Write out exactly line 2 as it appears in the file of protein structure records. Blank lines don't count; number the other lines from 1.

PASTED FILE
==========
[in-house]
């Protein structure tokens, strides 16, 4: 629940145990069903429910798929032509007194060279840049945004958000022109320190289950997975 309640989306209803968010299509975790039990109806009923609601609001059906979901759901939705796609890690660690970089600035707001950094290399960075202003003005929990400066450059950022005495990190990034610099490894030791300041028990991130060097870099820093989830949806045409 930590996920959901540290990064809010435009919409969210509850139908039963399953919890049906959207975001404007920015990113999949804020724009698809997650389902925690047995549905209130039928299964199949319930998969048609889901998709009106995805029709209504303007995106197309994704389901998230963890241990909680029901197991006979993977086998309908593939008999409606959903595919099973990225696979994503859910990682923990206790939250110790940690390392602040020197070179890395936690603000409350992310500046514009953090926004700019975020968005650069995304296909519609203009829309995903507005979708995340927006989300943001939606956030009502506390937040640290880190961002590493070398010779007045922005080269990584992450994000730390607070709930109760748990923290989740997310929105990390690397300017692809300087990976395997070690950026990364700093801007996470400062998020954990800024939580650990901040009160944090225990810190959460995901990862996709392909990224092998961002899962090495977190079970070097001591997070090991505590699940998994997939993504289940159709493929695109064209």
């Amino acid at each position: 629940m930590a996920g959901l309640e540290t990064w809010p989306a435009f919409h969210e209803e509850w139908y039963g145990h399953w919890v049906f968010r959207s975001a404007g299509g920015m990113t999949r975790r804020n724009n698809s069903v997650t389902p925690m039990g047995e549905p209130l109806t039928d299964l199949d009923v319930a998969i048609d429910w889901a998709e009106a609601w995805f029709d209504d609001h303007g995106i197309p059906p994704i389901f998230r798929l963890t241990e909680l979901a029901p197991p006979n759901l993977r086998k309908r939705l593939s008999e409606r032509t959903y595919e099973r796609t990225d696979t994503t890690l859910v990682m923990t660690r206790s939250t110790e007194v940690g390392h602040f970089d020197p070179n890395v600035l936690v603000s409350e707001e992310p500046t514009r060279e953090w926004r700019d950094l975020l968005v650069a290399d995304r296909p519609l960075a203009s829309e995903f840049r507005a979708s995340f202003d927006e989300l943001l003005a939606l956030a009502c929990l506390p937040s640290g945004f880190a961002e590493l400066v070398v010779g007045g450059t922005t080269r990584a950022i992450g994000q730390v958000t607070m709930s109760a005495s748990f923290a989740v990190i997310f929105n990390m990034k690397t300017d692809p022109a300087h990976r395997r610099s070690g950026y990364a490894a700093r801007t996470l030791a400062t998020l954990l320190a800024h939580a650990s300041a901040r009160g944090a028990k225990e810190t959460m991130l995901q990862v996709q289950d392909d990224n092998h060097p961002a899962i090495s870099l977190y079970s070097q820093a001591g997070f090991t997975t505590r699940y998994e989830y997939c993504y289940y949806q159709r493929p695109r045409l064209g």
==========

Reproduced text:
């Protein structure tokens, strides 16, 4: 629940145990069903429910798929032509007194060279840049945004958000022109320190289950997975 309640989306209803968010299509975790039990109806009923609601609001059906979901759901939705796609890690660690970089600035707001950094290399960075202003003005929990400066450059950022005495990190990034610099490894030791300041028990991130060097870099820093989830949806045409 930590996920959901540290990064809010435009919409969210509850139908039963399953919890049906959207975001404007920015990113999949804020724009698809997650389902925690047995549905209130039928299964199949319930998969048609889901998709009106995805029709209504303007995106197309994704389901998230963890241990909680029901197991006979993977086998309908593939008999409606959903595919099973990225696979994503859910990682923990206790939250110790940690390392602040020197070179890395936690603000409350992310500046514009953090926004700019975020968005650069995304296909519609203009829309995903507005979708995340927006989300943001939606956030009502506390937040640290880190961002590493070398010779007045922005080269990584992450994000730390607070709930109760748990923290989740997310929105990390690397300017692809300087990976395997070690950026990364700093801007996470400062998020954990800024939580650990901040009160944090225990810190959460995901990862996709392909990224092998961002899962090495977190079970070097001591997070090991505590699940998994997939993504289940159709493929695109064209």